Carcinoid tumors are rare, slow-growing neuroendocrine tumors that most frequently develop in the gastrointestinal tract or lungs and have high potential for metastasis. Metastasis to the brain is rare, but to another intracranial tumor is extremely rare. Of the intracranial tumors, meningiomas are the most common to host metastases, which may be related to its rich vascularity and E-cadherin expression. We describe the case of a 65-year-old female with active chemotherapy-treated neuroendocrine carcinoma who presented with left-sided facial numbness, headaches, and blurry vision. Initial imaging revealed a 1 cm irregular dural-based left petrous apex mass suggestive of a meningioma that was re-imaged four months later as a rapidly enlarging, extra-axial, mass extending into the cavernous sinus, effacing Meckel’s cave that resembled a trigeminal schwannoma. Pathology revealed a carcinoid tumor metastatic to meningioma. While the mass displayed characteristic imaging findings of a schwannoma, rapid growth in the setting of known active malignancy should prompt the clinician to consider mixed pathology from metastatic disease or a more aggressive meningioma. PMID:26825133

  8. [Four resections of metachronous liver metastases and lateral lymph node metastases of a rectal carcinoid tumor - a case report].

    PubMed

    Nakamoto, Takayuki; Koyama, Fumikazu; Nakagawa, Tadashi; Nakamura, Shinji; Ueda, Takeshi; Nishigori, Naoto; Inoue, Takashi; Kawasaki, Keijirou; Obara, Shinsaku; Fujii, Hisao; Nakajima, Yoshiyuki

    2014-11-01

    The authors present a case of rectal carcinoid tumor with lateral lymph node metastases and liver metastases that was successfully treated by 4 resections. A 70-year-old man was diagnosed with a rectal carcinoid tumor (20 mm in diameter) with submucosal (SM) invasion. Radical resection was performed at 25 months, 38 months, and 57 months, when abdominal computed tomography (CT) revealed metachronous liver metastases of the rectal carcinoid tumor. At 50 months, metachronous lateral lymph node metastases were also revealed. Three hepatectomies and a laparoscopic lateral lymph node dissection were performed. The patient is currently free of disease at 25 months after the last intervention.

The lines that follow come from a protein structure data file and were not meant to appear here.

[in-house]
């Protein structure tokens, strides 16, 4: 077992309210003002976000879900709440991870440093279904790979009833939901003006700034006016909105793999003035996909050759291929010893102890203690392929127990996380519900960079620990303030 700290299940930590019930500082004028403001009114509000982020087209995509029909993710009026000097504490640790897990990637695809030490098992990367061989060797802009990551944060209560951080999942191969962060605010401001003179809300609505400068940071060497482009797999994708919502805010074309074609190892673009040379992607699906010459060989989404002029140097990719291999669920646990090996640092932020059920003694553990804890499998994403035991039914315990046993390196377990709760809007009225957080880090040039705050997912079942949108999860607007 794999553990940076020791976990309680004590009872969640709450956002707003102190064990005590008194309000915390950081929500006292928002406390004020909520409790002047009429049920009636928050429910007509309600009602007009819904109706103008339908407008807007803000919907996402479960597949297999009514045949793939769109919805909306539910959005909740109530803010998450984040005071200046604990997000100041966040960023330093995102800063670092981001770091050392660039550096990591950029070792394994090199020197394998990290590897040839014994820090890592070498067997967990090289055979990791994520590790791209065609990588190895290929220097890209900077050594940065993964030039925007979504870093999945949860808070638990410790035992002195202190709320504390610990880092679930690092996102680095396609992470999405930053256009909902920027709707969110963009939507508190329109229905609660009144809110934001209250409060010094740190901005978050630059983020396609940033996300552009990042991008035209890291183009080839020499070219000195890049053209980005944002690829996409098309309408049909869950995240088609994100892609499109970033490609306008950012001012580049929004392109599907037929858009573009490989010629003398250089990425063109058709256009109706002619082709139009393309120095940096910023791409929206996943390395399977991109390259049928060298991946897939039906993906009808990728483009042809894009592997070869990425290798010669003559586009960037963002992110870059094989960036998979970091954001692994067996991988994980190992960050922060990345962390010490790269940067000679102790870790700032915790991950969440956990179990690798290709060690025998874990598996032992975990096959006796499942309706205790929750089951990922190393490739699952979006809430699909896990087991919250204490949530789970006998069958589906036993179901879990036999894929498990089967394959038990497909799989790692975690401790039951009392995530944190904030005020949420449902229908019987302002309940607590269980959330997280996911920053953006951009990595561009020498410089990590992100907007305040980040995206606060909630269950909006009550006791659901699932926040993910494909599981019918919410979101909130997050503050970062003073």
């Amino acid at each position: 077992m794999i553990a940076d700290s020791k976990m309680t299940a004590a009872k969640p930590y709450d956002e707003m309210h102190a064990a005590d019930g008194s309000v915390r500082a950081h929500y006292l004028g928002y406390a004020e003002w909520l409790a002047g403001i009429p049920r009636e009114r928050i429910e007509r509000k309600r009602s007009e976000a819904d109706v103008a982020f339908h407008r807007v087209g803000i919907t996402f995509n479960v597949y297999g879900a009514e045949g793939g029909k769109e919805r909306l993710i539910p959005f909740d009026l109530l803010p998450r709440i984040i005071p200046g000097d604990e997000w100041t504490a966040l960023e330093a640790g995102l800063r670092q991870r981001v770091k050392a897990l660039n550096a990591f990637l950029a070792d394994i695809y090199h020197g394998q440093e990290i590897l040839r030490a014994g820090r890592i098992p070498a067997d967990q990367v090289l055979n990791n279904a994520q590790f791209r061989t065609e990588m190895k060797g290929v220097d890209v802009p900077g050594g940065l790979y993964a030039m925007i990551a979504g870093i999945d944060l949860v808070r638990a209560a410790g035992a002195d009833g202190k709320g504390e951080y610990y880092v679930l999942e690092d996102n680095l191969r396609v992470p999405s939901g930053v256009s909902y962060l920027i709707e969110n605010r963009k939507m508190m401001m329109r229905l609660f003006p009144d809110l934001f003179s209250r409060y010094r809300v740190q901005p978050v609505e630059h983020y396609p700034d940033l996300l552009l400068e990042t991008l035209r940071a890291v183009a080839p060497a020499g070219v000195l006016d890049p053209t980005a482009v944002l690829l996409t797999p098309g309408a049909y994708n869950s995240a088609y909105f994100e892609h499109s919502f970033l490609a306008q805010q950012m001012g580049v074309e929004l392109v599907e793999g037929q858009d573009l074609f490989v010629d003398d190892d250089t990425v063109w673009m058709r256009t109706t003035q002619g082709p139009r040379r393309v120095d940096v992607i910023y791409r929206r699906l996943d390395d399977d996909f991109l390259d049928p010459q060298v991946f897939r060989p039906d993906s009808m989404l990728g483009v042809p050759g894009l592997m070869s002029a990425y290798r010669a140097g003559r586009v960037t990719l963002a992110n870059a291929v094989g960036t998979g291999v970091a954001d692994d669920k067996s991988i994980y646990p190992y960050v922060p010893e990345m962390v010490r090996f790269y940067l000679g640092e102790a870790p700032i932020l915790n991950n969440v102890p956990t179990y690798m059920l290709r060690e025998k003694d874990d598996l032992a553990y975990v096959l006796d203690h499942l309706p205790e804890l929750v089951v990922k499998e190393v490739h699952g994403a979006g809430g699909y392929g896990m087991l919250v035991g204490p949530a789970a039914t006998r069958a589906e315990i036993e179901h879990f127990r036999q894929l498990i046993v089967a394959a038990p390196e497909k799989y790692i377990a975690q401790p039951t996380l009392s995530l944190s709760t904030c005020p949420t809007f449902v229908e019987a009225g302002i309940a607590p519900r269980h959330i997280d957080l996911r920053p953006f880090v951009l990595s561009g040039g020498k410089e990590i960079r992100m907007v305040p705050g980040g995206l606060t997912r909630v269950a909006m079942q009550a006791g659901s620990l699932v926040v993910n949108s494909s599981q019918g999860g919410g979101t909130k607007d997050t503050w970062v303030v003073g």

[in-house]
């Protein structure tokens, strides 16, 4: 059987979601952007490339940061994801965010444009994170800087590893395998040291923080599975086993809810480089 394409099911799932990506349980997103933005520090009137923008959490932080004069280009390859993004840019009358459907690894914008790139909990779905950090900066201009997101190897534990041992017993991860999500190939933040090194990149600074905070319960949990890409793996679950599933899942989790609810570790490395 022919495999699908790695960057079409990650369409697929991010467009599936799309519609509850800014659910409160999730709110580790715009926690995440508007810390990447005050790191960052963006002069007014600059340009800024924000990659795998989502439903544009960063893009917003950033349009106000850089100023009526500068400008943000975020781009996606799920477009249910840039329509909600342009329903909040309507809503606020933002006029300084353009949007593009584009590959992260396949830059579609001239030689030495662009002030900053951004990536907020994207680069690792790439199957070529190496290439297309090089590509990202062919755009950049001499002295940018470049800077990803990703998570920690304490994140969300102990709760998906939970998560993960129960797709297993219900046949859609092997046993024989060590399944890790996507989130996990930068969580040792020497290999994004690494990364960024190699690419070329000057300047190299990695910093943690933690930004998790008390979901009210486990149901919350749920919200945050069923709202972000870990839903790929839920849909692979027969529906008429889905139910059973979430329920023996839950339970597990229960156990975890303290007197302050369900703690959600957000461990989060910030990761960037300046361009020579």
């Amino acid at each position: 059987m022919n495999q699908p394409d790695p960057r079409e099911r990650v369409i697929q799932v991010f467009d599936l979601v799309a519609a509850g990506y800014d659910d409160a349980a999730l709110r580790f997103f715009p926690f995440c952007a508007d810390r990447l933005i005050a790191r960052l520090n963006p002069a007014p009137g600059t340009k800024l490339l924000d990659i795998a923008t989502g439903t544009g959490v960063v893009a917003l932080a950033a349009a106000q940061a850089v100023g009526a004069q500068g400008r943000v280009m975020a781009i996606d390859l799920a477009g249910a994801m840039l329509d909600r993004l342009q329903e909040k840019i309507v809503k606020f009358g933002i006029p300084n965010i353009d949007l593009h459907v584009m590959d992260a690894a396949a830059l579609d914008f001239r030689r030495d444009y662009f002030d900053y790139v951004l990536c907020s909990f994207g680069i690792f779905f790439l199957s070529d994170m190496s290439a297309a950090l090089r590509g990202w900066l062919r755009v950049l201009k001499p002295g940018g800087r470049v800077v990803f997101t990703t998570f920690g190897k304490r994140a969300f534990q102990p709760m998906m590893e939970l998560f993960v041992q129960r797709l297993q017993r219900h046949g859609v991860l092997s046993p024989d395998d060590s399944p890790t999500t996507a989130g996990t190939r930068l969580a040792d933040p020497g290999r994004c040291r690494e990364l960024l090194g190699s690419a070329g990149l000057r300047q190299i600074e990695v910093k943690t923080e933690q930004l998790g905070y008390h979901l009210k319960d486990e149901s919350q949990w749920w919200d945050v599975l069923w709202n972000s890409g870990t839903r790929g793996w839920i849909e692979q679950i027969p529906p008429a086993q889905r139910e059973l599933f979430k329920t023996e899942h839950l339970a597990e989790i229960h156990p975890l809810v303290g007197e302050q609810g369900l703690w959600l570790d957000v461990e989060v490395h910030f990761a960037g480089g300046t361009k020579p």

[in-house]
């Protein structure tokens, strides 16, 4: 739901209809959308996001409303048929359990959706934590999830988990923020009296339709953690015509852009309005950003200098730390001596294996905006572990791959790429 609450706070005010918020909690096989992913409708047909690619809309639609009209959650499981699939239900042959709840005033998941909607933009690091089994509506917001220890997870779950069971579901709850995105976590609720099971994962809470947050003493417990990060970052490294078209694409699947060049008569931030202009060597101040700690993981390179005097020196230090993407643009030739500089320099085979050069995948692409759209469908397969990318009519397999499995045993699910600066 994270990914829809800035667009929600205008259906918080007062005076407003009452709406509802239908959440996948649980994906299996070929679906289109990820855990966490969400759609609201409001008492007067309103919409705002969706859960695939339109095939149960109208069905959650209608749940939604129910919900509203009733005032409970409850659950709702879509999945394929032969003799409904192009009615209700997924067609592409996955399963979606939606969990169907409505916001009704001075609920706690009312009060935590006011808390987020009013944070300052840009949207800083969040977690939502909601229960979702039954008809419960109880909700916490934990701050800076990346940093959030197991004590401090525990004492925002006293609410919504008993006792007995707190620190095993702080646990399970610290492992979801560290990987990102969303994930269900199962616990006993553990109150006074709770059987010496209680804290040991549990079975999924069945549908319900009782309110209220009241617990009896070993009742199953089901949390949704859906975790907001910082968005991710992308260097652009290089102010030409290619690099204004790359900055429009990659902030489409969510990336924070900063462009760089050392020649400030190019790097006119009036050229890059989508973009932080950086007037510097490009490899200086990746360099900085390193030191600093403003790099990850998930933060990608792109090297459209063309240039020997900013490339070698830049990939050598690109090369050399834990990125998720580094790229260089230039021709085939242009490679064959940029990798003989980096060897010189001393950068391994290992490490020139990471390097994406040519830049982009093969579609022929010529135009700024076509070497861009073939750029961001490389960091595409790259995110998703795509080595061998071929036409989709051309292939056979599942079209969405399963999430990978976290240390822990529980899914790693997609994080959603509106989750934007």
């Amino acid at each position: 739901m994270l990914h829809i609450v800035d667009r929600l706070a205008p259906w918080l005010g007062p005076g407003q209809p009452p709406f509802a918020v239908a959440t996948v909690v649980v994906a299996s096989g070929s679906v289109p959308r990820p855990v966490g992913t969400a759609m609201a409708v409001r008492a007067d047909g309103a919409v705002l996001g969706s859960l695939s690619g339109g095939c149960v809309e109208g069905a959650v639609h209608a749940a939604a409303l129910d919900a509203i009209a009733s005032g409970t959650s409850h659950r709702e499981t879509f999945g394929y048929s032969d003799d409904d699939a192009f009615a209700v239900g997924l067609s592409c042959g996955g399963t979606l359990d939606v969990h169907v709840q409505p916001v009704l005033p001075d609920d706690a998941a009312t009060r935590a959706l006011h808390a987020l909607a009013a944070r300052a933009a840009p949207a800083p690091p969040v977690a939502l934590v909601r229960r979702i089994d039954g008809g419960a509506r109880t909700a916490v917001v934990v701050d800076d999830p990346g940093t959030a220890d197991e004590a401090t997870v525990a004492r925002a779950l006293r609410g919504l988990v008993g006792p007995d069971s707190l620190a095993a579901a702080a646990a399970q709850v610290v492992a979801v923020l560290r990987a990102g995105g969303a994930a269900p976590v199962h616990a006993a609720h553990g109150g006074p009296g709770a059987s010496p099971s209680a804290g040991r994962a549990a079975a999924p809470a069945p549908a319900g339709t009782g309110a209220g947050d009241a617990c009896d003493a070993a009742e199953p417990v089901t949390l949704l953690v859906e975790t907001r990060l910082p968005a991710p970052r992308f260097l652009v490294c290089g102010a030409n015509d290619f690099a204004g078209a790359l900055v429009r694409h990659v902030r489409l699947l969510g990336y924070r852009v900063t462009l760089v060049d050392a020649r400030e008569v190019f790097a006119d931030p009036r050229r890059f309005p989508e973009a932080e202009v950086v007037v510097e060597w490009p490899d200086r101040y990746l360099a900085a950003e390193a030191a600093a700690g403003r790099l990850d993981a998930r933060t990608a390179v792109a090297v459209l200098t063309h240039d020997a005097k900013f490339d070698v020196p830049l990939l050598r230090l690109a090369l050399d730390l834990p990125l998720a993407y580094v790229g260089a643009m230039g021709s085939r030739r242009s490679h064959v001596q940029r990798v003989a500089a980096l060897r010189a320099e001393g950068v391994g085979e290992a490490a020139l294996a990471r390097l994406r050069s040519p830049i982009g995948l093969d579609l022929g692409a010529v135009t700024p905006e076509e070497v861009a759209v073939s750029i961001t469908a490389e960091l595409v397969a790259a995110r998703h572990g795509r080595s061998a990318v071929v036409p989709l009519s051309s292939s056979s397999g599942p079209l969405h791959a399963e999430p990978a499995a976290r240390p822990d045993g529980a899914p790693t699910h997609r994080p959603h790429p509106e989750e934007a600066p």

9. Factors associated with complete local excision of small rectal carcinoid tumor.

    PubMed

    Son, Hae-Jung; Sohn, Dae Kyung; Hong, Chang Won; Han, Kyung Su; Kim, Byung Chang; Park, Ji Won; Choi, Hyo Seong; Chang, Hee Jin; Oh, Jae Hwan

    2013-01-01

    Although small rectal carcinoid tumors can be treated using local excision, complete resection can be difficult because tumors are located in the submucosal layer. We evaluate the factors associated with pathologically complete local resection of rectal carcinoid tumors. Data were analyzed of 161 patients with 166 rectal carcinoid tumors who underwent local excision with curative intent from January 2001 to December 2010. A pathologically complete resection (P-CR) was defined as an en bloc resection with tumor-free lateral and deep margins. The study classified treatments into three categories for analysis: conventional polypectomy (including strip biopsy, snare polypectomy, and hot biopsy), advanced endoscopic techniques (including endoscopic mucosal resection with cap and endoscopic submucosal dissection), and surgical local excision (including transanal excision and transanal endoscopic microsurgery). We evaluated the P-CR rate according to treatment method, tumor size, initial endoscopic impression and the use of endoscopic ultrasound (EUS) or transrectal ultrasound (TRUS). The mean tumor size was 5.51 ± 2.43 mm (range 2-18 mm) and all lesions were confined to the submucosal layer. The P-CR rates were 30.9, 72.0, and 81.8 % for conventional polypectomy, advanced endoscopic techniques, and surgical local excision, respectively. Univariate analysis showed that P-CR was associated with treatment method, use of EUS or TRUS, and initial endoscopic impression. Multivariate analysis showed that only treatment method was associated with P-CR. Pathologically complete resection of small rectal carcinoid tumors was more likely to be achieved when using advanced endoscopic techniques or surgical local excision rather than conventional polypectomy.